Allergies are exaggerated immune responses to environmental triggers known as allergens. Allergies are very common, and about 50 million people in North America suffer from allergies. One of the most common forms of allergy is allergic rhinitis ("hay fever"), which produces symptoms like

    The symptoms of hay fever can, in turn, lead to fatigue and lethargy. Other types of allergic reactions can involve the skin (hives and itching). Anaphylactic shock is a severe form of allergic reaction that can be life-threatening. In anaphylactic shock, there is swelling of the throat and difficulty breathing. Asthma is also related to allergies in many cases.

    The symptoms of allergies can sometimes resemble those of other conditions. The common cold and the flu can cause respiratory symptoms similar to allergies. Typically, allergy symptoms are associated with a specific time of year or exposure to an allergen.

    Causes of allergies

    Allergies result from an inappropriate or misguided reaction to foreign substances (usually harmless substances). Allergens are the substances that trigger allergies. Pollens are the allergens that cause hay fever, one of the most common types of allergic reaction.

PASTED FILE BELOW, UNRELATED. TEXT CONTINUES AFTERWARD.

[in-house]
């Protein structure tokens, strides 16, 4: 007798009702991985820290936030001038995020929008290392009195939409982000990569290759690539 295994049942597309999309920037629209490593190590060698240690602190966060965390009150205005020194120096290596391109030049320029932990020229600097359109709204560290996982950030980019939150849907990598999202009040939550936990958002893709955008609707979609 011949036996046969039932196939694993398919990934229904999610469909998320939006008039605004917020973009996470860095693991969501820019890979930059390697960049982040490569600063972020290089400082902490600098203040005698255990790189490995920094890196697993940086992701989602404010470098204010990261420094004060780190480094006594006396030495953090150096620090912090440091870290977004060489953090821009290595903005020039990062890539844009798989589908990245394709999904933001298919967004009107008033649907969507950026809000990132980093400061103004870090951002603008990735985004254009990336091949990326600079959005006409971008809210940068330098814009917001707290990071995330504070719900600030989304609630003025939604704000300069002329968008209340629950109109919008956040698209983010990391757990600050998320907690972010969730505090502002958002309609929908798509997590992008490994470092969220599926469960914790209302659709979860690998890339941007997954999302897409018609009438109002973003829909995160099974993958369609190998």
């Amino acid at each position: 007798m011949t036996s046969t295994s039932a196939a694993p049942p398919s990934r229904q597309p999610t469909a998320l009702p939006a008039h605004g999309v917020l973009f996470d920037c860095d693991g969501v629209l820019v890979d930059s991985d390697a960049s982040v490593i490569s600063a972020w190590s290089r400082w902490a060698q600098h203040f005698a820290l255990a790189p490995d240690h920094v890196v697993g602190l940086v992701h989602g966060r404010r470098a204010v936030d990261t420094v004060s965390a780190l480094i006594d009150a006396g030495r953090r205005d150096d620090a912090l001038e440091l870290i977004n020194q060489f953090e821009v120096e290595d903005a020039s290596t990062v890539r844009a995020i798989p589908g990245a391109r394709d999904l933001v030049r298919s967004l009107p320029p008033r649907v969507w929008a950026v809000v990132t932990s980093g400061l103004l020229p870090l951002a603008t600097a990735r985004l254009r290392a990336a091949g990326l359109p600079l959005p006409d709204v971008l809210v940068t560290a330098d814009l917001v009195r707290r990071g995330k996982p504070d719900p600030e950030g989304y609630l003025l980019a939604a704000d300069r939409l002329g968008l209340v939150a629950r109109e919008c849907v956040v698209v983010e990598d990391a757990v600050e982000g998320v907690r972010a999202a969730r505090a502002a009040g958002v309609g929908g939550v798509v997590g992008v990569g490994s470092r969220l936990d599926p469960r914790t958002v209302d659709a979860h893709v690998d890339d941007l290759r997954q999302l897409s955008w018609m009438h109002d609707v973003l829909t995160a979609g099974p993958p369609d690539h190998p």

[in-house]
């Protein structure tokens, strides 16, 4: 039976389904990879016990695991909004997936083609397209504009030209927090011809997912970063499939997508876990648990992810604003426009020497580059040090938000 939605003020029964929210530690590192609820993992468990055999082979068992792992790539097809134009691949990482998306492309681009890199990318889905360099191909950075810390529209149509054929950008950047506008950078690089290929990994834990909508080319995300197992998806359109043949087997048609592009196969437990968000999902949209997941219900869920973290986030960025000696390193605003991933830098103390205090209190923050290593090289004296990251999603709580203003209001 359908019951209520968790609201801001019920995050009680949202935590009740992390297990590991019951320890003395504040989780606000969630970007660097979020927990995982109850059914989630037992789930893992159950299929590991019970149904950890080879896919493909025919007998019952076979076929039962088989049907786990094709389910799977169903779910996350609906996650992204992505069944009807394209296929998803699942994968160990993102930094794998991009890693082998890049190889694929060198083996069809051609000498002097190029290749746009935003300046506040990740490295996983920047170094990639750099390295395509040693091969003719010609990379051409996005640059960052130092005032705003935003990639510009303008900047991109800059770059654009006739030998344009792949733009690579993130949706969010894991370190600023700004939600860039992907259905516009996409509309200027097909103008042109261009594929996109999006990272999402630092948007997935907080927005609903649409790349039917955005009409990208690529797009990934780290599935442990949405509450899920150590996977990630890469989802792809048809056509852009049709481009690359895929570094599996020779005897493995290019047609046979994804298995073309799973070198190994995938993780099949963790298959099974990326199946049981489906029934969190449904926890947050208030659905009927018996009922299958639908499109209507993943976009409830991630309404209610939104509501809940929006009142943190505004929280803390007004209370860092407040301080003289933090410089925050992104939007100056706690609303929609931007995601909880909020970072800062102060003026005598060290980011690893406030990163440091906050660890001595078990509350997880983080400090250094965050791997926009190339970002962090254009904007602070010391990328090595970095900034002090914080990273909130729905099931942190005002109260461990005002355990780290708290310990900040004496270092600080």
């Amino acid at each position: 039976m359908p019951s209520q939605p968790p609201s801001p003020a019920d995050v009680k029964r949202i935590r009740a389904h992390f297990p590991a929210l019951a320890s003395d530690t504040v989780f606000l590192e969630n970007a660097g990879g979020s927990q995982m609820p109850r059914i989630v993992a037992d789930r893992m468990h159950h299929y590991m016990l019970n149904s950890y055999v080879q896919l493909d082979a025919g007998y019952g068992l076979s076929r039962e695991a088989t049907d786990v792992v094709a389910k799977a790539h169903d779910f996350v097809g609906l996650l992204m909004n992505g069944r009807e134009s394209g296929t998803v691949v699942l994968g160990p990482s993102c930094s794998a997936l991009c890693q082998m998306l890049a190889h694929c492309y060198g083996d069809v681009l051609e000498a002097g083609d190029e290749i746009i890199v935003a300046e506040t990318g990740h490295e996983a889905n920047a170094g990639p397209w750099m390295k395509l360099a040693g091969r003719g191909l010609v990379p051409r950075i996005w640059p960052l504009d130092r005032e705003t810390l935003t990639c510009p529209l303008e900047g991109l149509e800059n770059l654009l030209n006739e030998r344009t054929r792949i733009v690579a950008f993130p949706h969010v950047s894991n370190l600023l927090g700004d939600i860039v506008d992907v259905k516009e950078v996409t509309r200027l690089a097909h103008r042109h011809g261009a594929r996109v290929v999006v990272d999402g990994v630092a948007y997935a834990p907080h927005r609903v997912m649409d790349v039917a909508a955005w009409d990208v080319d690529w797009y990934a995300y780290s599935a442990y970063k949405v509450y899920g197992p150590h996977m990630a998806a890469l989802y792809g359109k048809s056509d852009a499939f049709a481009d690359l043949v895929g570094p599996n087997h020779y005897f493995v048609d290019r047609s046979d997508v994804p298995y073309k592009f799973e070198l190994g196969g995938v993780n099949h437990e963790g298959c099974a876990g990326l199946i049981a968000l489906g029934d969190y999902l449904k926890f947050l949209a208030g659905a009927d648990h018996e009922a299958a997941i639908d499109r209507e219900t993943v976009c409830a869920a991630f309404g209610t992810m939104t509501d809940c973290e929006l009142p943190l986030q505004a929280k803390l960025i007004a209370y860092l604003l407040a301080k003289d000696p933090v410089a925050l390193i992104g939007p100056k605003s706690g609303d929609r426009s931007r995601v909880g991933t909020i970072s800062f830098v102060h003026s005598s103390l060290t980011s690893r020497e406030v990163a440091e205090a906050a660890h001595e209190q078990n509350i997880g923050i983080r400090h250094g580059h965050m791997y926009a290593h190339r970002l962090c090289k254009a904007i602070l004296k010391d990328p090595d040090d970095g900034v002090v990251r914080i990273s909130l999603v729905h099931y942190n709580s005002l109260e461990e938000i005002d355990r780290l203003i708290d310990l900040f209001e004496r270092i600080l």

How Allergies Work

    A properly functioning immune system is a well-trained and disciplined biological warfare unit for the body. The immune system is really quite amazing. It is able to identify and destroy many foreign invaders. The immune system can also identify cells that are infected internally with viruses, as well as many cells that are on their way to becoming tumors. It does all of this work so the body remains healthy.

    As amazing as the immune system is, it sometimes makes mistakes. Allergies are the result of a hypersensitive immune system. The allergic immune system misidentifies an otherwise innocuous substance as harmful, and then attacks the substance with a ferocity far greater than required. The problems this attack can cause range from mildly inconvenient and uncomfortable to the total failure of the organism the immune system is supposed to be protecting.